Court Denies Return in Dispute Over L.L. Bean’s Return Policy

A recently dismissed class action is a good reminder to companies that any changes to return, exchange, or warranty policies cannot be retroactively applied to purchases made before the policy changes are implemented.

A group of consumers recently filed a class action lawsuit against L.L. Bean, Inc. claiming that changes to the company’s return policy violated consumer protection and unfair competition laws.

For over a century, L.L. Bean provided customers with a lifetime, 100 percent satisfaction guaranteed, product warranty – meaning that a consumer could return any L.L. Bean product, at any time, for any reason, regardless of its age or condition. The company modified the terms of its policy in 2014 to require proof of purchase and a valid ID. The changes also allowed the company to refuse to issue returns in certain circumstances, such as if items are soiled or contaminated. On February 9, 2018, L.L. Bean announced a new warranty policy under which all products purchased after February 9, 2018 are covered by a limited one-year product warranty, provided any returns must be accompanied by proof of purchase. After the expiration of the one-year warranty period, only those products that are defective due to materials or craftsmanship will be considered for return. The new policy also expressly allows L.L. Bean to refuse to issue returns or exchanges for products that have been misused or abused, have excessive wear and tear, are lost due to fire, flood or natural disaster, or are damaged by pets or other accidents.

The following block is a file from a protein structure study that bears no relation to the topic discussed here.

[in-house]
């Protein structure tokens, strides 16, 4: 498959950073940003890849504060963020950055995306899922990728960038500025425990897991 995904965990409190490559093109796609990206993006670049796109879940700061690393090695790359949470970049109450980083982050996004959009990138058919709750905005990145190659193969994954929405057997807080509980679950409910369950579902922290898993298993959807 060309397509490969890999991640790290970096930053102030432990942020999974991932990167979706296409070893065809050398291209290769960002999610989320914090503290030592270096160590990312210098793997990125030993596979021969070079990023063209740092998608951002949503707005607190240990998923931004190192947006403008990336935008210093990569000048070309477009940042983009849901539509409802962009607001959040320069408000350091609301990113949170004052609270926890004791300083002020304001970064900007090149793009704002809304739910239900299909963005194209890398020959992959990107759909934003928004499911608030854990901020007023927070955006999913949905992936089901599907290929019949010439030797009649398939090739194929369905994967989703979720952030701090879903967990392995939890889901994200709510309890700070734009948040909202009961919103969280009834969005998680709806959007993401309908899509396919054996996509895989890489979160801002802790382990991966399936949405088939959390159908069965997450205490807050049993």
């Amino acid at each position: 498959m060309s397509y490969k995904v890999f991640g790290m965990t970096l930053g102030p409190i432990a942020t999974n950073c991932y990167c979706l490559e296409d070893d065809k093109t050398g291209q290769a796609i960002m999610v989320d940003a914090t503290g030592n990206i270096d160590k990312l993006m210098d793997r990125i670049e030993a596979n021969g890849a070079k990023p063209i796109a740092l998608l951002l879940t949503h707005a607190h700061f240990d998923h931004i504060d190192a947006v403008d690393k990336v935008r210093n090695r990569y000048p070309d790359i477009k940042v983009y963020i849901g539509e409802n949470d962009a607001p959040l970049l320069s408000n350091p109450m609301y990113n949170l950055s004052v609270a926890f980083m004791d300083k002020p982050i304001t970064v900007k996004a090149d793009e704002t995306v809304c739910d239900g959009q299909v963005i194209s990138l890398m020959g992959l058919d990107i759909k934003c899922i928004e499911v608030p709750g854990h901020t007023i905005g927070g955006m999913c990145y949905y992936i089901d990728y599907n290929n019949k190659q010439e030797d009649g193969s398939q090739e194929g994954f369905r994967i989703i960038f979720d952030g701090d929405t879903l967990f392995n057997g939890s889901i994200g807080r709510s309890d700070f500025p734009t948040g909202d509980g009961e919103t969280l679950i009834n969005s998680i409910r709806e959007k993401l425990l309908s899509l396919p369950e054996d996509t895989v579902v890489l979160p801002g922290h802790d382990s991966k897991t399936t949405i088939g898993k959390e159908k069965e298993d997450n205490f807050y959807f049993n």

On March 14, 2019, the Court dismissed the proposed class action, stating that plaintiff’s claims that he overpaid for L.L. Bean products and was denied the company’s lifetime warranty “made no sense.” The Court explained that L.L. Bean was always entitled to reject refunds made in bad faith, and refunds due to improper care or excessive wear and tear are inherently made in bad faith. Therefore, the addition of circumstances under which L.L. Bean can reject returns did not change the warranty nor lessen the value of plaintiff’s products. Additionally, the Court noted that the other changes to the policy did not apply to the plaintiff, as such changes are prospective and plaintiff’s goods were purchased before February 9, 2018.

Retail companies should be aware that they are permitted to reject returns not made in good faith regardless of whether the company has promised 100 percent satisfaction guaranteed and the length of any warranty period. If retail companies are planning on making any additional changes to their refund policies, to avoid legal challenges down the road, such changes should only apply to purchases made after the change has taken affect.

Law Clerk Megan Rzonca co-authored this article. 

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